The original Sikorsky S-60 proved itself as a heavy-lift helicopter through its sole example completed. This model was born from the established CH-47 "Mojave" (detailed elsewhere on this site) of the United States military and used as the basis for the dimensionally larger S-64 "Skycrane" heavy-lift series. The large helicopter - easily identifiable by its largely missing fuselage section - has seen consistent service in the civilian market since introduction in the 1960s. It served as the base design for the military-minded CH-54 "Tarhe" line as well. A prototype went airborne for the first time on May 9th, 1962 and, in 1992, production rights for the series was obtained by Erickson Air-Crane which has taken on manufacture of the large helicopter from Sikorsky since.
Total production of S-64 units was 110 beginning with the original S-64 built in three examples. These were followed by six evaluation models for the United States Army as the S-64A. From that came the S-64B which was the civilian-minded version of the Army's CH-54A model and seven were produced. Under Erickson, the line was broadened to include the S-64E and S-64F model marks, these becoming upgraded forms of the CH-54A and CH-54B respectively - the F-model introducing Pratt & Whitney JFTD12-5A series engines.
Civilian market operators of the S-64 are found in Italy, South Korea and the United States. Its primary role is in firefighting where its unique configuration allows the helicopter to carry a considerable water load over uneven terrain, dropping its contents onto raging wildfires with the hope of putting the fire source out.
Production of the military-minded Tarhe yielded 105 total units of its own beginning with the six YCH-54A pre-production models. These were followed by the CH-54A production form which fitted 2 x PW T73-P-1 series turboshaft engines of 4,500 horsepower and 54 examples were built to the standard. The CH-54B saw an increase in overall weight as well as a twin-wheeled undercarriage introduced while power was now served through PW T73-P799 turboshaft engines of 4,800 horsepower. 37 examples were manufactured.
Beyond its service with the United States Army, the CH-54 has been featured by the NASA service of the United States for various program work. In military use, the Tarhe has hauled all manner of heavy objects - from oversized bombs and attack helicopters to combat tanks and cargo containers. A special version even featured skies as its undercarriage.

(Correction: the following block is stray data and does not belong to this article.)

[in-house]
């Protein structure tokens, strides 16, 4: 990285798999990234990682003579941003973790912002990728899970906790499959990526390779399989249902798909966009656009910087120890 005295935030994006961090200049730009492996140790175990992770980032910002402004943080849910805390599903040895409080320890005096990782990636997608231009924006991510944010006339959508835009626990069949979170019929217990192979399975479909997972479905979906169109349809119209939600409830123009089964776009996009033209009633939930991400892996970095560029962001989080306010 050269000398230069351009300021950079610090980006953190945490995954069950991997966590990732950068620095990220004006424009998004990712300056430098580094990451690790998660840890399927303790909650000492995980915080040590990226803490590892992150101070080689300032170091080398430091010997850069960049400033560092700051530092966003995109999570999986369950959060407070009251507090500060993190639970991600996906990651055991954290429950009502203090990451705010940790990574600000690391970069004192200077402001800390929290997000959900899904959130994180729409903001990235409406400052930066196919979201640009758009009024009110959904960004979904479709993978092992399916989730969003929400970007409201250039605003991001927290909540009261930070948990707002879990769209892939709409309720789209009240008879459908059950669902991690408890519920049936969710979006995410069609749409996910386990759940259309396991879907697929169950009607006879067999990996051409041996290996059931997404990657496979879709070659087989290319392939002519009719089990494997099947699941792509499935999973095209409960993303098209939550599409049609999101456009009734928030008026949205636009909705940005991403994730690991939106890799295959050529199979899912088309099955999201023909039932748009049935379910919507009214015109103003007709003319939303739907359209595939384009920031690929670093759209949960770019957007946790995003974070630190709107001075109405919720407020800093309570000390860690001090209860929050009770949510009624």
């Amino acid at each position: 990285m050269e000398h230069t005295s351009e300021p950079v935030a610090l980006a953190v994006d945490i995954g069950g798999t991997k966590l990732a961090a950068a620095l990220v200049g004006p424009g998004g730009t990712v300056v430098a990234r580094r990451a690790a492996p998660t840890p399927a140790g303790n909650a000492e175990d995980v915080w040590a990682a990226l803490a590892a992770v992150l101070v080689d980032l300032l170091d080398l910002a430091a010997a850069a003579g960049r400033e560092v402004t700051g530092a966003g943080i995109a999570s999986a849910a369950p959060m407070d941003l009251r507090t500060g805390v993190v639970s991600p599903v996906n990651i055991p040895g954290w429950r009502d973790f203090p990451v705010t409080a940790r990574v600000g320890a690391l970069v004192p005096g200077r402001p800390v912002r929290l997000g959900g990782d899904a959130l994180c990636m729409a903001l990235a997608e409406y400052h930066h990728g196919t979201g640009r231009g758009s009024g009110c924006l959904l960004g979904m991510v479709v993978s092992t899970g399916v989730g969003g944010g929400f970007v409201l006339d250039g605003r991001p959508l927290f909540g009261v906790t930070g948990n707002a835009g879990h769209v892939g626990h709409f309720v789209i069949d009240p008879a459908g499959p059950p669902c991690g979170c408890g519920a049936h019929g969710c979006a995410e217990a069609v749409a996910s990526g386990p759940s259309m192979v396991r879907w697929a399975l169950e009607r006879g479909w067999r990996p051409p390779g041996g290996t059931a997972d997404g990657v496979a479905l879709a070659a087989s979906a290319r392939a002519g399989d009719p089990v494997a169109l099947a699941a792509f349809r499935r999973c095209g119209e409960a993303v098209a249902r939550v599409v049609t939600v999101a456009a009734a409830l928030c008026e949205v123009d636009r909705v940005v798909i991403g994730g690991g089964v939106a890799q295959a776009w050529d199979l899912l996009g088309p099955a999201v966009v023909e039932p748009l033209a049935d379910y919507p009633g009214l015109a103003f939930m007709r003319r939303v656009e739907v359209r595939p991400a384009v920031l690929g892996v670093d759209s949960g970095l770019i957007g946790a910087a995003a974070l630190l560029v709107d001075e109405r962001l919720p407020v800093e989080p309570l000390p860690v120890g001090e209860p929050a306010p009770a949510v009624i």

March 2018 - Flight tests of an S-65 featuring a composite main rotor blade assembly are ongoing. Certification is scheduled for later in 2018 and will be an offered upgrade to E- and F-models as well as to the related CH-54A/B model family. The airfoil on the new blade design is expected to increase overall efficiency of these aging platforms.
February 2020 - An improved Skycrane form, the S-64F+, has been detailed with all-modern powerplants, composite rotors, and modernized avionics suite. In addition to this, an autonomous operating function is being considered through the Sikorsky "Matrix" suite, allowing the fire-fighting forms to operate without a manned crew in danger.
YCH-54A - Six Pre-Production Aircraft
CH-54A - Initial Production Model; fitted with 2 x T-73-P1 series turboshaft engines of 4,500 shaft horsepower; 54 examples produced.
CH-54B - Second Production Model; increased weight; based on the CH-54A; fitted with 2 x T-73-P700 turboshaft engines of 4,800 shaft horsepower; 29 examples produced.
S-64 "Skycrane" - Civilian Variant of the US Army CH-54 Tarhe; 3 examples produced.
S-64A - Evaluation Models for the US Army; 6 examples delivered.
S-64E - Civilian Version based on the CH-54A production model for the US Army; 7 examples produced.
S-64 "Aircrane" - Current Civilian Production Form.
S-64E - Upgraded CH-54A production models; single new-build example.
S-64F - UPgraded CH-54B production models; fitted with 2 x Pratt & Whitney JFTD12-5A series engines.
S-64F+ - Proposed all-modern offering with Sikorsky autonomous flight suite (Matrix).
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